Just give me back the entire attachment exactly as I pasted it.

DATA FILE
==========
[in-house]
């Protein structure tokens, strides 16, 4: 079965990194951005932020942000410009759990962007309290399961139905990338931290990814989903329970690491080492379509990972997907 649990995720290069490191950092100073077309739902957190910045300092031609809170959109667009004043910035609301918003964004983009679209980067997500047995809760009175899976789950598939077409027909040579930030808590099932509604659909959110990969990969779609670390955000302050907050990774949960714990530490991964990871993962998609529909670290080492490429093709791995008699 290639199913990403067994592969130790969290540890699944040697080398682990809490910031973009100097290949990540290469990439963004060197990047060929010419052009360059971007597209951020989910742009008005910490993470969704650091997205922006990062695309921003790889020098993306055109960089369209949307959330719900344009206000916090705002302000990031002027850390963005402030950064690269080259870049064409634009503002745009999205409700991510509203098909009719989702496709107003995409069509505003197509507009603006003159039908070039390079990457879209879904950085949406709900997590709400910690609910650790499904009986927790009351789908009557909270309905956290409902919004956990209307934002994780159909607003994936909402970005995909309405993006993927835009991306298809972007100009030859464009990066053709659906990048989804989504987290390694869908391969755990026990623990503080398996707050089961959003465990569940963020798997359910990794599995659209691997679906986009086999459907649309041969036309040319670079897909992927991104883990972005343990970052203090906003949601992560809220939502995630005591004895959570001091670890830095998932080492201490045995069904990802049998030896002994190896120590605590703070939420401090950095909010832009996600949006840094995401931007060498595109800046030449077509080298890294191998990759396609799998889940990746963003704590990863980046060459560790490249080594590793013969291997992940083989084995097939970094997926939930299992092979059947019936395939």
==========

[in-house]
């Protein structure tokens, strides 16, 4: 079965990194951005932020942000410009759990962007309290399961139905990338931290990814989903329970690491080492379509990972997907 649990995720290069490191950092100073077309739902957190910045300092031609809170959109667009004043910035609301918003964004983009679209980067997500047995809760009175899976789950598939077409027909040579930030808590099932509604659909959110990969990969779609670390955000302050907050990774949960714990530490991964990871993962998609529909670290080492490429093709791995008699 290639199913990403067994592969130790969290540890699944040697080398682990809490910031973009100097290949990540290469990439963004060197990047060929010419052009360059971007597209951020989910742009008005910490993470969704650091997205922006990062695309921003790889020098993306055109960089369209949307959330719900344009206000916090705002302000990031002027850390963005402030950064690269080259870049064409634009503002745009999205409700991510509203098909009719989702496709107003995409069509505003197509507009603006003159039908070039390079990457879209879904950085949406709900997590709400910690609910650790499904009986927790009351789908009557909270309905956290409902919004956990209307934002994780159909607003994936909402970005995909309405993006993927835009991306298809972007100009030859464009990066053709659906990048989804989504987290390694869908391969755990026990623990503080398996707050089961959003465990569940963020798997359910990794599995659209691997679906986009086999459907649309041969036309040319670079897909992927991104883990972005343990970052203090906003949601992560809220939502995630005591004895959570001091670890830095998932080492201490045995069904990802049998030896002994190896120590605590703070939420401090950095909010832009996600949006840094995401931007060498595109800046030449077509080298890294191998990759396609799998889940990746963003704590990863980046060459560790490249080594590793013969291997992940083989084995097939970094997926939930299992092979059947019936395939």